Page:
Electrolytic lesions of the dorsal hippocampus disrupt renewal of conditional fear after extinction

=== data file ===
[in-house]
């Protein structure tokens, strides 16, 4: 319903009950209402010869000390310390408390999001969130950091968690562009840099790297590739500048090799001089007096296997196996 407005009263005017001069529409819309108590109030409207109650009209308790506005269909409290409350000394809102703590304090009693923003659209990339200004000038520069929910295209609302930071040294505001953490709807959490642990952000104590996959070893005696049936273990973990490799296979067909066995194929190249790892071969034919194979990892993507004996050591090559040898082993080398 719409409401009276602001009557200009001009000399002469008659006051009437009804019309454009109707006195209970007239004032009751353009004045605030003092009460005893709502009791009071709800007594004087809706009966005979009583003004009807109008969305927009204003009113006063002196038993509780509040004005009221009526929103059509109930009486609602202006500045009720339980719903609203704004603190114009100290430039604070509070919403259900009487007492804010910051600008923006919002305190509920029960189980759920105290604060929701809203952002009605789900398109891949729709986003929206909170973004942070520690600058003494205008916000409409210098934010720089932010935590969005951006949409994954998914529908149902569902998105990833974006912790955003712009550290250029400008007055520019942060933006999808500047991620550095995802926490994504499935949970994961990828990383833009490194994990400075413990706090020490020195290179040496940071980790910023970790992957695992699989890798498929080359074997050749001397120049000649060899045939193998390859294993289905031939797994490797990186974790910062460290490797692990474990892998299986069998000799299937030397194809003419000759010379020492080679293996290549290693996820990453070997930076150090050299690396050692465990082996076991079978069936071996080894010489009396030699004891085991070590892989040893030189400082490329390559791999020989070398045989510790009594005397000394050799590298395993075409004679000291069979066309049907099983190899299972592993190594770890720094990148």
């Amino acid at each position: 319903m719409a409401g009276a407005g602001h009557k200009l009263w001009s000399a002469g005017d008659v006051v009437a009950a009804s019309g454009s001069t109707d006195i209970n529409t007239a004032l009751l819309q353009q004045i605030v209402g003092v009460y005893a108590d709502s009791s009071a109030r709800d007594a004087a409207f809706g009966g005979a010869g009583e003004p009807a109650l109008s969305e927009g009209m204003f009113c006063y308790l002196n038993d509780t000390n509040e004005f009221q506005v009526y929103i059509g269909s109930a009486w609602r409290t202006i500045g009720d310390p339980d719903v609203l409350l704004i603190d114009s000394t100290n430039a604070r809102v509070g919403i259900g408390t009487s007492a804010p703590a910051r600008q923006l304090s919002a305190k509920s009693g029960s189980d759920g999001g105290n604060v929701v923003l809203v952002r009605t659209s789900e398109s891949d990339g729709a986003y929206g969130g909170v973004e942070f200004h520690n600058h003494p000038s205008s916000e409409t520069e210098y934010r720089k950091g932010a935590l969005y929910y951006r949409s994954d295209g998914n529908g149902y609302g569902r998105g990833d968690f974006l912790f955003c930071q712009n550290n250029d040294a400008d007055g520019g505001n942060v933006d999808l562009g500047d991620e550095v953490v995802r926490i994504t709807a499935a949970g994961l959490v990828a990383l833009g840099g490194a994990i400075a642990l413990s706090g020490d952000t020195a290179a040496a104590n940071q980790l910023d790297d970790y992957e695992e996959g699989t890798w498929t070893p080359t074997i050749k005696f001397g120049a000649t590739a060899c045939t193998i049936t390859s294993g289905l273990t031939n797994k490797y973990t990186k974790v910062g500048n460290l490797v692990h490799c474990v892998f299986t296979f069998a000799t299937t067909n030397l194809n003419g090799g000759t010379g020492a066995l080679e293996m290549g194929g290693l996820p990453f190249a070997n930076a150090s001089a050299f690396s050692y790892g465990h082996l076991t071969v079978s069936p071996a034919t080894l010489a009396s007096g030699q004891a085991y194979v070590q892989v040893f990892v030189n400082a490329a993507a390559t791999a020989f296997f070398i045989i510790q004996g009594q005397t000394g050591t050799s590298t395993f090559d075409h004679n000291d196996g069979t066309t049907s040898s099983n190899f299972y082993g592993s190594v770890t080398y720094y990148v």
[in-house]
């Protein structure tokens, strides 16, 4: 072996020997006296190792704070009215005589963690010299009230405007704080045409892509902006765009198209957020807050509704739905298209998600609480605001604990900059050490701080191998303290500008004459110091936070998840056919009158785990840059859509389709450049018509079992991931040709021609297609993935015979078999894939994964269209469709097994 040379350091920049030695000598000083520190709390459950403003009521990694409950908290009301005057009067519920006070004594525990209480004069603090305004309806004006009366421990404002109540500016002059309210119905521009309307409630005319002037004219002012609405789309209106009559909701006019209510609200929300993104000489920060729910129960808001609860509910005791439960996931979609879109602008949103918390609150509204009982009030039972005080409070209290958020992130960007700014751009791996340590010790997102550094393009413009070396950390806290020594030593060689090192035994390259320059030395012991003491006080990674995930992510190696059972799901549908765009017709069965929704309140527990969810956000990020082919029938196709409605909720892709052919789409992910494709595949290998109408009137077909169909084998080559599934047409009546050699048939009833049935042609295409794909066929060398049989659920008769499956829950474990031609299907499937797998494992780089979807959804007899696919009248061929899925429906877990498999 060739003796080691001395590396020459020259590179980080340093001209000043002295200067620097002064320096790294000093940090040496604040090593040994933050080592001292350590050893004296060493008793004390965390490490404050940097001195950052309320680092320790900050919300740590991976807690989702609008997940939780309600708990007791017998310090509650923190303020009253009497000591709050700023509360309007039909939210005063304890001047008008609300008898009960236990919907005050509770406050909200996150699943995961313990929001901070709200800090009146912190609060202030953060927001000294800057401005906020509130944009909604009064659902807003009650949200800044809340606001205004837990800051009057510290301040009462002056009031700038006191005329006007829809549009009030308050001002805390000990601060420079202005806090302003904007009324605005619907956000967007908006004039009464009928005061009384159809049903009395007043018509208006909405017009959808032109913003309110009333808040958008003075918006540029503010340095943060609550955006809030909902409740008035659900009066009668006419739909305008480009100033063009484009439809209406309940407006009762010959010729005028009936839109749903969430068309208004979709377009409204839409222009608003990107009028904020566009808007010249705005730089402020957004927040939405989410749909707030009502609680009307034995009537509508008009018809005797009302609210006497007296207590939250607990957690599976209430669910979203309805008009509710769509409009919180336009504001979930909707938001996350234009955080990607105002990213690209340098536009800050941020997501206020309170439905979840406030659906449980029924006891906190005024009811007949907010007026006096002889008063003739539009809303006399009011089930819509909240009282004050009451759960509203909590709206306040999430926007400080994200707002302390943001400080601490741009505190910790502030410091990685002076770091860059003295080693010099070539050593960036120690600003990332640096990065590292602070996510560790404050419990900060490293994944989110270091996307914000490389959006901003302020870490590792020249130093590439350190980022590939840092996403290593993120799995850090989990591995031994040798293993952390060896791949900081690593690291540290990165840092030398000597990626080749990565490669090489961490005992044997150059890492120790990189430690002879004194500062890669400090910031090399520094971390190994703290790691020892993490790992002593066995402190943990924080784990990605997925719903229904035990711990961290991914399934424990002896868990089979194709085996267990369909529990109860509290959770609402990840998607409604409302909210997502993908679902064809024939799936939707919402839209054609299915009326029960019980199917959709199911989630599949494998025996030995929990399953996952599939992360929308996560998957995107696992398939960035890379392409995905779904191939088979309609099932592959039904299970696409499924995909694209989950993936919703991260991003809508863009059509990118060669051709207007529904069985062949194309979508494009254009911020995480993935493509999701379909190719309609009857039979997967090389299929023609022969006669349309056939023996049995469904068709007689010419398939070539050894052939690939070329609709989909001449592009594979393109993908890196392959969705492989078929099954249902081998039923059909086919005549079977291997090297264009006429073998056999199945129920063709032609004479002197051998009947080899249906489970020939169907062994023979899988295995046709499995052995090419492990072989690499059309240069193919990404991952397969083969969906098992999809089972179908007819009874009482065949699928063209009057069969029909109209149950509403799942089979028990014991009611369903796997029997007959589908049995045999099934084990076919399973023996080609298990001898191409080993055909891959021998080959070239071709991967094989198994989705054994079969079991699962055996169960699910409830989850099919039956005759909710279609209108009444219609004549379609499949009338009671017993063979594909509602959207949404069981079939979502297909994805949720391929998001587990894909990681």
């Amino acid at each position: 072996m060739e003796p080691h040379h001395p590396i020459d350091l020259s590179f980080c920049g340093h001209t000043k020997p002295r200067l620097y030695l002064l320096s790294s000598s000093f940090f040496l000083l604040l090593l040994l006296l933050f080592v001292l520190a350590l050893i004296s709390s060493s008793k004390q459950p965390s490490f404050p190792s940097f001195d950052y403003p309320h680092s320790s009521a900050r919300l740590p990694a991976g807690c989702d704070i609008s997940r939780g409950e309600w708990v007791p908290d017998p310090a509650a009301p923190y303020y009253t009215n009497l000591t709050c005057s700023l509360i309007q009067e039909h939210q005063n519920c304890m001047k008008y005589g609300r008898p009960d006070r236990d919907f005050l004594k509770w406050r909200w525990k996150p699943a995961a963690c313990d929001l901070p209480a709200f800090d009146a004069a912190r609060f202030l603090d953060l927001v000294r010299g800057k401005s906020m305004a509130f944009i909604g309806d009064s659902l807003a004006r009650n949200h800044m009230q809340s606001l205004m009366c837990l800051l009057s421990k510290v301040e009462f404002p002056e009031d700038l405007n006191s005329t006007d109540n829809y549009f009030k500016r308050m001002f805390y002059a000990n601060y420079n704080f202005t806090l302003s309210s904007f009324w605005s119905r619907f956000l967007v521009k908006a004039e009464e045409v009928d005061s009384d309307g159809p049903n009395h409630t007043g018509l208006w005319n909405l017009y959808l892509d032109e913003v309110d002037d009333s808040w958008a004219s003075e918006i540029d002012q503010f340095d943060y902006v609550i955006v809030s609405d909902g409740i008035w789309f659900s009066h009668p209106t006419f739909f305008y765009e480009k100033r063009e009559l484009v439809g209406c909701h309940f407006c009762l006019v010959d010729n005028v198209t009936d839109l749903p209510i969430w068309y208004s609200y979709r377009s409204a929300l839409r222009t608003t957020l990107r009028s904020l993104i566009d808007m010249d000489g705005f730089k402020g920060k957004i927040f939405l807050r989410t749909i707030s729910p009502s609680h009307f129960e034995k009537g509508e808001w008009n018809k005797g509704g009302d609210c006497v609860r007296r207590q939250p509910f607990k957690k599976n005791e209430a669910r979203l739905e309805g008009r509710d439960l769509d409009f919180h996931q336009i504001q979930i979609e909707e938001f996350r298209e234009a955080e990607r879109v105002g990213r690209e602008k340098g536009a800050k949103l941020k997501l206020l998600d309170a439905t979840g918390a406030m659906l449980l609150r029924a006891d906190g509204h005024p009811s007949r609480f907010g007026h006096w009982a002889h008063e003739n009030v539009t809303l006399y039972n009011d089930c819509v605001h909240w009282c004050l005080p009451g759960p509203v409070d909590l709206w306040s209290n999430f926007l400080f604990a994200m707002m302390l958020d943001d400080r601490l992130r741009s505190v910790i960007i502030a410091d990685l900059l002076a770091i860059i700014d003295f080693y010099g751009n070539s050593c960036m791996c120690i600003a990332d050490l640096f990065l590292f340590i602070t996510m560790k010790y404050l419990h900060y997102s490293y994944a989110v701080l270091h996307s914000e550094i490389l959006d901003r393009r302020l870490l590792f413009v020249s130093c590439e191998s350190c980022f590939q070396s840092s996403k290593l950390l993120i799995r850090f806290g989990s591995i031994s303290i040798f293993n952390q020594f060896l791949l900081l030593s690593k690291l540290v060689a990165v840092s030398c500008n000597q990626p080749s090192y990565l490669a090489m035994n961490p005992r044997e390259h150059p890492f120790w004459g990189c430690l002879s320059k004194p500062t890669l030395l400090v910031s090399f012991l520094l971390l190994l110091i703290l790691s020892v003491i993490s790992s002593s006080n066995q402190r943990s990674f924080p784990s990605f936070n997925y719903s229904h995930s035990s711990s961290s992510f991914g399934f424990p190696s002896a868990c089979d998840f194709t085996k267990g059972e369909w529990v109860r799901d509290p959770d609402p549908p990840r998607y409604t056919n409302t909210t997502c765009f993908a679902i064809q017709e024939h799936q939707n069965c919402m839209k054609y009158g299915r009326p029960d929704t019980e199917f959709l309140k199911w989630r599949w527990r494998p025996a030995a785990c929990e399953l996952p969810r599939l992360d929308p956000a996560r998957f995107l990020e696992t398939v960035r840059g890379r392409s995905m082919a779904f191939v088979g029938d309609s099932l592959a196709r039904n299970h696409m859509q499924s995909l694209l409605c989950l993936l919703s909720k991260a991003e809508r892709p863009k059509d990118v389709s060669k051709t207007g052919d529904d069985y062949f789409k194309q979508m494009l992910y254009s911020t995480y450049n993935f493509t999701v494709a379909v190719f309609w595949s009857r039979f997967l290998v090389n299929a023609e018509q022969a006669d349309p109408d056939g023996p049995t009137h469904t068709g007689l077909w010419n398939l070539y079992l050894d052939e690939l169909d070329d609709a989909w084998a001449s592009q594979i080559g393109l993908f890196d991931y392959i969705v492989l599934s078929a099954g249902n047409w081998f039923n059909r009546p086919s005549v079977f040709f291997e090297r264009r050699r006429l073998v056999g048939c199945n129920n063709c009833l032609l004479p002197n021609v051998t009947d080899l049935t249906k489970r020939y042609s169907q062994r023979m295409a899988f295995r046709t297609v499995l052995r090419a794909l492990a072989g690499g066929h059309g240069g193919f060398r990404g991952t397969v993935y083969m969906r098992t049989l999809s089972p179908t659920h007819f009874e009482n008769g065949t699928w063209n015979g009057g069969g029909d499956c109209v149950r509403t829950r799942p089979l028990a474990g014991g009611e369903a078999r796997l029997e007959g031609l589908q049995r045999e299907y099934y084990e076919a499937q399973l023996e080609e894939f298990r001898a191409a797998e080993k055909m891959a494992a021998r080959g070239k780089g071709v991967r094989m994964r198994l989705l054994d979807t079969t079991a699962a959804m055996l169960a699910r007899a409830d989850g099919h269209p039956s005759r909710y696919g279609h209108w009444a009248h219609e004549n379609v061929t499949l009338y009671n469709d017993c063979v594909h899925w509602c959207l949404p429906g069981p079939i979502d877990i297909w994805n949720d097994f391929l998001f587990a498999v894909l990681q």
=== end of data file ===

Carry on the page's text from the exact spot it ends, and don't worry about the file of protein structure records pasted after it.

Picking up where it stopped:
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There is a growing body of evidence that the hippocampus is critical for context-dependent memory retrieval. In the present study, we used Pavlovian fear conditioning in rats to examine the role of the dorsal hippocampus (DH) in the context-specific expression of fear memory after extinction (i.e., renewal). Pre-training electrolytic lesions of the DH blunted the expression of conditional freezing to an auditory conditional stimulus (CS), but did not affect the acquisition of extinction to that CS. In contrast, DH lesions impaired the context-specific expression of extinction, eliminating the renewal of fear normally observed to a CS presented outside of the extinction context. Post-extinction DH lesions also eliminated the context dependence of fear extinction. These results are consistent with those using pharmacological inactivation of the DH and suggest that the DH is required for using contextual stimuli to regulate the expression of fear to a Pavlovian CS after extinction.
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